Sky will no longer charge the BBC and ITV for millions of pounds for listing their TV channels in the on-screen Sky Guide.
The deals will save the BBC around £5m a year and ITV some £2m, and could pave the way for Channel 4 and Channel 5 to ink similar deals with Sky.
The BBC agreement also secures the future of iPlayer on Sky and opens the possibility of new interactive BBC services appearing on Sky.
In a joint statement, the BBC and Sky said: “Sky and the BBC have reached an agreement which reduces the BBC’s payments for platform services to zero.
“Alongside this, both parties have reached an agreement that secures the long-term availability of BBC channels and BBC iPlayer on the Sky platform.
“We will also continue to discuss opportunities that offer Sky customers new and innovative ways to discover and consume BBC content.”
ITV’s agreement came as it negotiated with Sky for the carriage of ITV Encore, its new subscription drama channel.
Although the BBC iPlayer arrived on Sky in 2012, BBC programmes do not yet appear in Sky’s On Demand listings on the Sky+ app.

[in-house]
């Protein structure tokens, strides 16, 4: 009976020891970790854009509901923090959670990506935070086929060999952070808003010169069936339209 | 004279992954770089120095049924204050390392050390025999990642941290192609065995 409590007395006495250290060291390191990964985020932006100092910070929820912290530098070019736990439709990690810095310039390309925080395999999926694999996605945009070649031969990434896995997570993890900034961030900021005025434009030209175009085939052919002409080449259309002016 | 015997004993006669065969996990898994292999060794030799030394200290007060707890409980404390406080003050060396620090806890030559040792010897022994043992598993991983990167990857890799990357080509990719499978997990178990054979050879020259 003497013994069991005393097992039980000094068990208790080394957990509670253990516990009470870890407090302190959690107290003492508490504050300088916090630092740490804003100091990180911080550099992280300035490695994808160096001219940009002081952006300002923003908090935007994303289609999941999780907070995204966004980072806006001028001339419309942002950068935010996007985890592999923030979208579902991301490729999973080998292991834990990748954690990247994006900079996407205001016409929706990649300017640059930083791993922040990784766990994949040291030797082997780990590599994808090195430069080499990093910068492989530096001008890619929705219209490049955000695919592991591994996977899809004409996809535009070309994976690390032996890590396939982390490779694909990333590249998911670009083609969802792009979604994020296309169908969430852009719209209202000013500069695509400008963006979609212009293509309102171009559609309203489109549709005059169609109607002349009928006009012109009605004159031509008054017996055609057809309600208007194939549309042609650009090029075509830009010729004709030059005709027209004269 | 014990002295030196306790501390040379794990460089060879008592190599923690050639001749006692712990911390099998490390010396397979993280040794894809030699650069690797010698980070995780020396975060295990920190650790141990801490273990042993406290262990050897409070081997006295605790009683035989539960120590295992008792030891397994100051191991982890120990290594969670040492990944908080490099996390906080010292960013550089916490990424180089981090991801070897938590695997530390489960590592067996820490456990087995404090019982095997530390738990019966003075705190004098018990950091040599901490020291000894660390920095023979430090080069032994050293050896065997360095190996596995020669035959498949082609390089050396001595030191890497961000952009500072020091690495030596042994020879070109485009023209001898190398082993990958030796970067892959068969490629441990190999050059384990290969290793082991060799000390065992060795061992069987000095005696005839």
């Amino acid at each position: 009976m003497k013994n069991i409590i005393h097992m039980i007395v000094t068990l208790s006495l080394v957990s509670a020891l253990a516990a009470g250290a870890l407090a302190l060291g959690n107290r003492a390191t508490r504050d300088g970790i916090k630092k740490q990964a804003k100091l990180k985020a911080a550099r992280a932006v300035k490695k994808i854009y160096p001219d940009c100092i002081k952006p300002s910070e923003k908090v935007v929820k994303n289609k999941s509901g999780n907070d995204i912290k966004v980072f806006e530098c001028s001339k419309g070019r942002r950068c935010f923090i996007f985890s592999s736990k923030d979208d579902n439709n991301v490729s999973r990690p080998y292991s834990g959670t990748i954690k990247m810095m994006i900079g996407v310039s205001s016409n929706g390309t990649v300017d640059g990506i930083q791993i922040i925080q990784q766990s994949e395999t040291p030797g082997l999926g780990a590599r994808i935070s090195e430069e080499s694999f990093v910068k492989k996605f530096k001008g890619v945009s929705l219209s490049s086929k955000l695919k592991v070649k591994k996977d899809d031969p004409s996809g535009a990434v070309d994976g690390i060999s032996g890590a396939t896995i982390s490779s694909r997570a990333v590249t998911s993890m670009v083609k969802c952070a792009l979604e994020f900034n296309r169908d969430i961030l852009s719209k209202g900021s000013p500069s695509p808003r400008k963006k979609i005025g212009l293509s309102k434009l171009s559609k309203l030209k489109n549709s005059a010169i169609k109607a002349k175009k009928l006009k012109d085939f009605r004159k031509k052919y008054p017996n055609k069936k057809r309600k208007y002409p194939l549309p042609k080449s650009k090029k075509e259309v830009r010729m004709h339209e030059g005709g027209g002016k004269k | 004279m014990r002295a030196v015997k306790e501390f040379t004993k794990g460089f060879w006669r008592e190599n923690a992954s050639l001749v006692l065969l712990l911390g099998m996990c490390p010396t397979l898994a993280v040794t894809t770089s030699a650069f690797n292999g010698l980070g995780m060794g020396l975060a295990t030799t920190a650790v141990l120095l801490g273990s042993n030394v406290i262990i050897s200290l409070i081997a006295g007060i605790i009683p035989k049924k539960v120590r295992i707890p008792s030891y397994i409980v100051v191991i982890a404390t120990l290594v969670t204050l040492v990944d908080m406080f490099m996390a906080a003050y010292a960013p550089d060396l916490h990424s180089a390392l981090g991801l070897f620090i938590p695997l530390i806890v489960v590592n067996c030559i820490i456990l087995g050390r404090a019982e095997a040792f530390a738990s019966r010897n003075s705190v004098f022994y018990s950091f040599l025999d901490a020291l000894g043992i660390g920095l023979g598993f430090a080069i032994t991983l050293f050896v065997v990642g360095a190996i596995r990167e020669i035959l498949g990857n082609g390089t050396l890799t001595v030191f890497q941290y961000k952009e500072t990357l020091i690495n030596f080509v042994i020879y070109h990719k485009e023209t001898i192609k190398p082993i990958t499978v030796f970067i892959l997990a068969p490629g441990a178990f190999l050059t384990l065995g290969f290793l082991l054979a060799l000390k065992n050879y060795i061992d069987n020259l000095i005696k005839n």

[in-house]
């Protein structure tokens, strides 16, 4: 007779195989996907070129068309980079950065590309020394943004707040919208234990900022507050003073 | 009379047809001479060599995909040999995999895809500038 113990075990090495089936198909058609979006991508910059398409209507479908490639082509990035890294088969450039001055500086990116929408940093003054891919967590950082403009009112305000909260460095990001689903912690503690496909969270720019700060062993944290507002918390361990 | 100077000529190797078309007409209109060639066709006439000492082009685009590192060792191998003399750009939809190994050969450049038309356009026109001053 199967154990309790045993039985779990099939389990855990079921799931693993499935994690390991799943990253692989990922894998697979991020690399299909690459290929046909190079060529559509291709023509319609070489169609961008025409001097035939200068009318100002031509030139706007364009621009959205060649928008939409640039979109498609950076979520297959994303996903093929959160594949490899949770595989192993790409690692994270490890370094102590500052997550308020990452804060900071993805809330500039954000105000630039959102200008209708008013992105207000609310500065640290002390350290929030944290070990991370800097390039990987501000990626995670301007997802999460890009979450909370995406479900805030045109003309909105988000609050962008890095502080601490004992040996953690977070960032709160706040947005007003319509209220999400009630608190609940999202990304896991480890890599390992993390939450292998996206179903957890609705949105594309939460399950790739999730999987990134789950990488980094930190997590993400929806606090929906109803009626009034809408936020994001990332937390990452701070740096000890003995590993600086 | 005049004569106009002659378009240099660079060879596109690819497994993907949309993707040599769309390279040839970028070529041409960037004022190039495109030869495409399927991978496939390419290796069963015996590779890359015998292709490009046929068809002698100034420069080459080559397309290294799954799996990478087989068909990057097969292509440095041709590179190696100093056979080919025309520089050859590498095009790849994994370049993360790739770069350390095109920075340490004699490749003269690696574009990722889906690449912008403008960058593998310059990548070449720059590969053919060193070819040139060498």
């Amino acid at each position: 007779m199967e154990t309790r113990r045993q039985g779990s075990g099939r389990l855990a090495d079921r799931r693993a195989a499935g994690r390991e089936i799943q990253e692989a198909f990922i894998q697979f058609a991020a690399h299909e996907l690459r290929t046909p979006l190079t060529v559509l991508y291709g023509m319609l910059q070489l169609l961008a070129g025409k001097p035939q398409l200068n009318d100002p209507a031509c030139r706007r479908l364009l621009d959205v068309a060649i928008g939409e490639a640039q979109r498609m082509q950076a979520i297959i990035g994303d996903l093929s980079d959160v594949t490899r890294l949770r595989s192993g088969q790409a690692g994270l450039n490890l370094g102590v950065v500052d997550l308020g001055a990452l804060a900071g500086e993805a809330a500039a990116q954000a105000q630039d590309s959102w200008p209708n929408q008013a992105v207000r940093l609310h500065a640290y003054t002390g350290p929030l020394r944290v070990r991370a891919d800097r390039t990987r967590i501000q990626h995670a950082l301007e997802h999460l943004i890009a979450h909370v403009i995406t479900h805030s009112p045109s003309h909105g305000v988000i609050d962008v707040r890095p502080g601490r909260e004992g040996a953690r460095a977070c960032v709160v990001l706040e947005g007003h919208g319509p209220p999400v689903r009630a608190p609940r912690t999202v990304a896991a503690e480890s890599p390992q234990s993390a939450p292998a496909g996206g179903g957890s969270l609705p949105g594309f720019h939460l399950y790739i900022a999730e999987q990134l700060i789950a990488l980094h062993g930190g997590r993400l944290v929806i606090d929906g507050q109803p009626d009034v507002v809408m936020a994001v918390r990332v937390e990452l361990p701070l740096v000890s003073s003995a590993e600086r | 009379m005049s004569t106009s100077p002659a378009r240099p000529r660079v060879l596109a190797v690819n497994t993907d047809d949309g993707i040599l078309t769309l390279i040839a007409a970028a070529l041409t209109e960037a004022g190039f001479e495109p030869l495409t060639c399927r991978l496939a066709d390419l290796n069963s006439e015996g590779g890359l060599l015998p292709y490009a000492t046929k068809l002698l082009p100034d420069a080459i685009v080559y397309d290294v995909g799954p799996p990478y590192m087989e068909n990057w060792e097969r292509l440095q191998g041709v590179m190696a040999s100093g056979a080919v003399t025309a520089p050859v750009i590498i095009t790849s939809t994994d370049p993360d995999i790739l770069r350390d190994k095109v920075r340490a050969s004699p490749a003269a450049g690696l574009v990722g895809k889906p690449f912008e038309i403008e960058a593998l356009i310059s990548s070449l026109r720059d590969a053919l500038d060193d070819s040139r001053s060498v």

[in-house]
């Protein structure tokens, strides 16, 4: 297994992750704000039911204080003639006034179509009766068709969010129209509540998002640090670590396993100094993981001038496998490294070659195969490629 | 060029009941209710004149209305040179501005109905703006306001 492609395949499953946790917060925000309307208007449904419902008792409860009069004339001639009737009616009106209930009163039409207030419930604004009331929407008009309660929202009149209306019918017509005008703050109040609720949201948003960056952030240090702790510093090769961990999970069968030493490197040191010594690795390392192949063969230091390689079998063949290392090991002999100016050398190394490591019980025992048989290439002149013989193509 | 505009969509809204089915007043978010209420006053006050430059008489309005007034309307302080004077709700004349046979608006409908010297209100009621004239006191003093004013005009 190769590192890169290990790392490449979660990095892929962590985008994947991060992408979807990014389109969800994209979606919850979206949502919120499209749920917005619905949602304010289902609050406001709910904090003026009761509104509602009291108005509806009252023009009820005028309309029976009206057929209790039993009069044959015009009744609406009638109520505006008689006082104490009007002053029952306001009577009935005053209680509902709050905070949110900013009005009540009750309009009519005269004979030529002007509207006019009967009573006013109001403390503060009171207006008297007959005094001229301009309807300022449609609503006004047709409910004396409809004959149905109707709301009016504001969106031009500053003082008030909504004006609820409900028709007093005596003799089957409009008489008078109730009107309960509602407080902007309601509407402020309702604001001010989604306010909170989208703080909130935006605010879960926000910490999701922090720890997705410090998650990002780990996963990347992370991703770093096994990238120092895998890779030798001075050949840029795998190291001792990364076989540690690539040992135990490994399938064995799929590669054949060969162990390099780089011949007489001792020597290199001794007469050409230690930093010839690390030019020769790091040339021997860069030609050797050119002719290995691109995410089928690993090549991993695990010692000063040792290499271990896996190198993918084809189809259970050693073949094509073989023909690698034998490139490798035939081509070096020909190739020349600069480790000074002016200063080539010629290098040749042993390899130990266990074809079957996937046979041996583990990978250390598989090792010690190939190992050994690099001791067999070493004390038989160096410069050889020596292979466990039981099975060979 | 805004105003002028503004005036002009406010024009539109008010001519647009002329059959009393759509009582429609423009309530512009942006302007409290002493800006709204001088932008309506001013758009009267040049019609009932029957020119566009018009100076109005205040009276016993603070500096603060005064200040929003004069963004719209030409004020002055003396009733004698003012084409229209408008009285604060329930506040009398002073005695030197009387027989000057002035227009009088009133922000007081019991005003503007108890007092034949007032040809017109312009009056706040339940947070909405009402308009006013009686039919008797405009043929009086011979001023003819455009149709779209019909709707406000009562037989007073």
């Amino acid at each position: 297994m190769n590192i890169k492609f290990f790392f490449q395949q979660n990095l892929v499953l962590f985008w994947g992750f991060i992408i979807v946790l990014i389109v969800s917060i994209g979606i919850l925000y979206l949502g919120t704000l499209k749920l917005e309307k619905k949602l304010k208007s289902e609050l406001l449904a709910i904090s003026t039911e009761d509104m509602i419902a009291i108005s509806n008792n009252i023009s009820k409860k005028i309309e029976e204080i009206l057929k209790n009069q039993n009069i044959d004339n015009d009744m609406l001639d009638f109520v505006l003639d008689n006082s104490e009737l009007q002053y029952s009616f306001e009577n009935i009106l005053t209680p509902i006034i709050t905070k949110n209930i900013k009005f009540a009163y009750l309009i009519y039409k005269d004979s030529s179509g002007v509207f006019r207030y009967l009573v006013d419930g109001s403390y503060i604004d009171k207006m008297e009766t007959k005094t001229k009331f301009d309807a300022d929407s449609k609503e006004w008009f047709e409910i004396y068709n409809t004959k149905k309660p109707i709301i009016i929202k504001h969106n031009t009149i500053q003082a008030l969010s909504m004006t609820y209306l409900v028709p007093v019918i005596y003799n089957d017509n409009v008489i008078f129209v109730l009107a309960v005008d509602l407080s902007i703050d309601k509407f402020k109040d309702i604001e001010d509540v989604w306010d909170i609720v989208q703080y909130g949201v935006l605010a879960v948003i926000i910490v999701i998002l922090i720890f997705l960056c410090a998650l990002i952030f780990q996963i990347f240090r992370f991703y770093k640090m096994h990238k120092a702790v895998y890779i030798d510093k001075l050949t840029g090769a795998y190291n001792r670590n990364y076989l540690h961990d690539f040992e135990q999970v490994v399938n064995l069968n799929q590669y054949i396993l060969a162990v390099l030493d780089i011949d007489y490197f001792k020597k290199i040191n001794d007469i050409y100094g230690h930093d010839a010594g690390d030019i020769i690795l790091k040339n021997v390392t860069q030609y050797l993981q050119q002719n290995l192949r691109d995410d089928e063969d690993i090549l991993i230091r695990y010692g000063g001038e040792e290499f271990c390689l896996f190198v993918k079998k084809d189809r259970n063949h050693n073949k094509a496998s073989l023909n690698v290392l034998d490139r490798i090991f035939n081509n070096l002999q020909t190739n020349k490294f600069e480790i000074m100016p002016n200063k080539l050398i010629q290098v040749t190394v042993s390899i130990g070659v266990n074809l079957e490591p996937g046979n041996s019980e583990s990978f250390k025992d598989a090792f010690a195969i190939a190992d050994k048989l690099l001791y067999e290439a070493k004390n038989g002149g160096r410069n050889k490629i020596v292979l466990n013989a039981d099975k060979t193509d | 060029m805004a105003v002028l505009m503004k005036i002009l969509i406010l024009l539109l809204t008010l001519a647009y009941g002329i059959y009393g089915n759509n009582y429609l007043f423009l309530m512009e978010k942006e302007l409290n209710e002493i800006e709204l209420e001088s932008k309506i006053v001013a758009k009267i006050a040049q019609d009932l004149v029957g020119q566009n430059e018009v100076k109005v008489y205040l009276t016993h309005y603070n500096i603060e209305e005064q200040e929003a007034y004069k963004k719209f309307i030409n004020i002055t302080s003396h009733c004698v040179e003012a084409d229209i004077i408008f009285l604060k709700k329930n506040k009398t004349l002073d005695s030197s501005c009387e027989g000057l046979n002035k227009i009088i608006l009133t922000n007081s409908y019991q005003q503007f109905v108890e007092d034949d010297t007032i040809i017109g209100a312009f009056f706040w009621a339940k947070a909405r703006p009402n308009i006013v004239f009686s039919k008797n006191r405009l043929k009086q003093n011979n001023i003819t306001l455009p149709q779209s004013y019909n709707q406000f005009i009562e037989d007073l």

Disagreements between the two also mean that Sky viewers are also denied the new BBC Connected Red Button, featuring extra video streams for events like Wimbledon and Glastonbury.
The Sky Guide fees row began in 2010 when the BBC’s then director general Mark Thompson highlighted the cost of being listed on Sky compared to Freeview, Freesat and Virgin Media, where it appears for free.
The call was taken up by ITV, Channel 4 and Channel 5, pointing to the American model where cable and satellite providers pay to carry the major TV networks.
Sky agreed to gradually reduce the Sky Guide fees, but last year broadcasting minister Ed Vaizey threatened to intervene if the fees could not be dropped.
Although the row is often referred to as one over ‘retransmission fees’, it has nothing to do with the separate cost of transmission via satellite, which the channels pay directly to the satellite operator, Luxembourg-based SES.